There was a great series in the “New York Times” recently on graduate school admissions and on trends in students attending graduate school during these tough economic times. One piece entitled “The Next Gate” by Jacques Steinberg discusses how similar the graduate school admissions process is to the college admissions process. Like in college admissions, graduate schools are searching for students with great grades and scores whose essays, jobs/activities, and recommendations share a unique personal story.
For many law schools, as Mr. Steinberg describes, there is an index for admission. In college admissions, many schools have an algorithm as well such as The Ivy League’s Academic Index. This index does not eliminate subjective thinking…far from it! It’s simply a measure by which admissions counselors can compare all students. At law schools, college GPA or LSAT score will be weighted differently in the index depending upon the school.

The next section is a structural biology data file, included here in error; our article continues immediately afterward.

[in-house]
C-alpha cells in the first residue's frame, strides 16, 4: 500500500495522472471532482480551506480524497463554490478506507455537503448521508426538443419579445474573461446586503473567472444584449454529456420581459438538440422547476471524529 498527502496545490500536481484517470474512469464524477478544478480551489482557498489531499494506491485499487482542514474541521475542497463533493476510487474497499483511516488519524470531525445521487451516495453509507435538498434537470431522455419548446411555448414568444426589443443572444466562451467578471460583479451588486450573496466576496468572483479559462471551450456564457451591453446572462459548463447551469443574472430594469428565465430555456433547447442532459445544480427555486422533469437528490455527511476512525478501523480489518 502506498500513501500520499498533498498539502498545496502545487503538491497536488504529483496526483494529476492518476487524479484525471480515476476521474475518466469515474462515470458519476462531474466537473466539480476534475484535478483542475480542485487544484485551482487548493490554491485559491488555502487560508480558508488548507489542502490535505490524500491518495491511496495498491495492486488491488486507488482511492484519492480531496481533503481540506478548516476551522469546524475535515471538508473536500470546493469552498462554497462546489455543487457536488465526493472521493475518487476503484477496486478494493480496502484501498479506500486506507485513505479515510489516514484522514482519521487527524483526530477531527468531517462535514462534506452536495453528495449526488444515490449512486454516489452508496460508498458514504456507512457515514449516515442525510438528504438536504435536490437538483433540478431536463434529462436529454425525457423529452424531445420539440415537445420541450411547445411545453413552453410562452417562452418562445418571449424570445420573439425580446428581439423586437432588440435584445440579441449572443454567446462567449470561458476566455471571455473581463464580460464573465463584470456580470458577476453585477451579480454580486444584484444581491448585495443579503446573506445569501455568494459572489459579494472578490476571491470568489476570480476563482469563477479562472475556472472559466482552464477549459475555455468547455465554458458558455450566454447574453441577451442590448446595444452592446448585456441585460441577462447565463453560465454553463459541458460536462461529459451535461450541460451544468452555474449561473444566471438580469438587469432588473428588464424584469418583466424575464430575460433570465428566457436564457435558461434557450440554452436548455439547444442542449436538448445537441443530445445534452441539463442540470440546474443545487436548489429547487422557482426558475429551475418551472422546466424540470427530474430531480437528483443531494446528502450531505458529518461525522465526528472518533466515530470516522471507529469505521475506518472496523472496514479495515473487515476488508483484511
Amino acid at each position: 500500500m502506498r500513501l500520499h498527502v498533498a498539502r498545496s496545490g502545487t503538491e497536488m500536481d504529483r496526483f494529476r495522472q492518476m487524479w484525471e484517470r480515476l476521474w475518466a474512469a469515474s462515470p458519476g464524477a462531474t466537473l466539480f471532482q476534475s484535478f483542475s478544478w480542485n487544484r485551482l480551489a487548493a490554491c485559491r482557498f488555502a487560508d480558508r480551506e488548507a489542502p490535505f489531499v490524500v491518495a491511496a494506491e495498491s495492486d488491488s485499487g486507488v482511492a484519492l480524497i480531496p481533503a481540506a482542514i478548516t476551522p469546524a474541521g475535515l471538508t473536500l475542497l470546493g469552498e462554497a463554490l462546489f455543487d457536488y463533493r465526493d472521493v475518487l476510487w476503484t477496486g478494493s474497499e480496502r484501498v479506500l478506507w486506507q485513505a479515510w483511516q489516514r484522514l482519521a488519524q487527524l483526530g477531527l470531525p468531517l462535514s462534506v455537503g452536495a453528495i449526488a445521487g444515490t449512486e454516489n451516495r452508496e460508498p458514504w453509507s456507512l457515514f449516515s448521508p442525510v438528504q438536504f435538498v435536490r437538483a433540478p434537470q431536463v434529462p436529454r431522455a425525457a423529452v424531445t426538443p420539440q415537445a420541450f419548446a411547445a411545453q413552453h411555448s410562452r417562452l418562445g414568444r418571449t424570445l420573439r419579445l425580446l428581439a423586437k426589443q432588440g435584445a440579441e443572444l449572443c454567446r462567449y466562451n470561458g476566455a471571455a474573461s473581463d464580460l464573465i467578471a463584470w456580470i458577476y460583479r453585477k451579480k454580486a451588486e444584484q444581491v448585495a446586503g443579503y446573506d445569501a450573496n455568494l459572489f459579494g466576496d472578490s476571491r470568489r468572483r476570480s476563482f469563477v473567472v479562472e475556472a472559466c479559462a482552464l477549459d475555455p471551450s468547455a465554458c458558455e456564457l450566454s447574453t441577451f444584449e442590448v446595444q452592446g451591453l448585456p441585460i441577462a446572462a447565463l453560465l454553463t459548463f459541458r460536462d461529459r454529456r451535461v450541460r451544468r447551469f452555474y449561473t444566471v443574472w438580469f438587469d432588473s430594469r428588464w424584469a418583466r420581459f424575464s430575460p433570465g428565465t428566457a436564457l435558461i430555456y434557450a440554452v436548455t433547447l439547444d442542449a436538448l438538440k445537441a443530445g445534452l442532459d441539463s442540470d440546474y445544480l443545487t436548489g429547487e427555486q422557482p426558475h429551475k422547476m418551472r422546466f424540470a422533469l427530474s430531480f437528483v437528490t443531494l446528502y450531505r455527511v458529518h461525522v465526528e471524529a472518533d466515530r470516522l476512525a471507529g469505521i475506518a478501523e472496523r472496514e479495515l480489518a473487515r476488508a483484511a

And like in the college admissions process, those essays and letters of recommendations need to shed great insight on the candidate for that candidate to be successful. These components of the application – be it in the business school personal statement or the PhD statement of purpose or the recommendation letter from a previous employer – should show a clear and demonstrated intellectual curiosity and love of learning.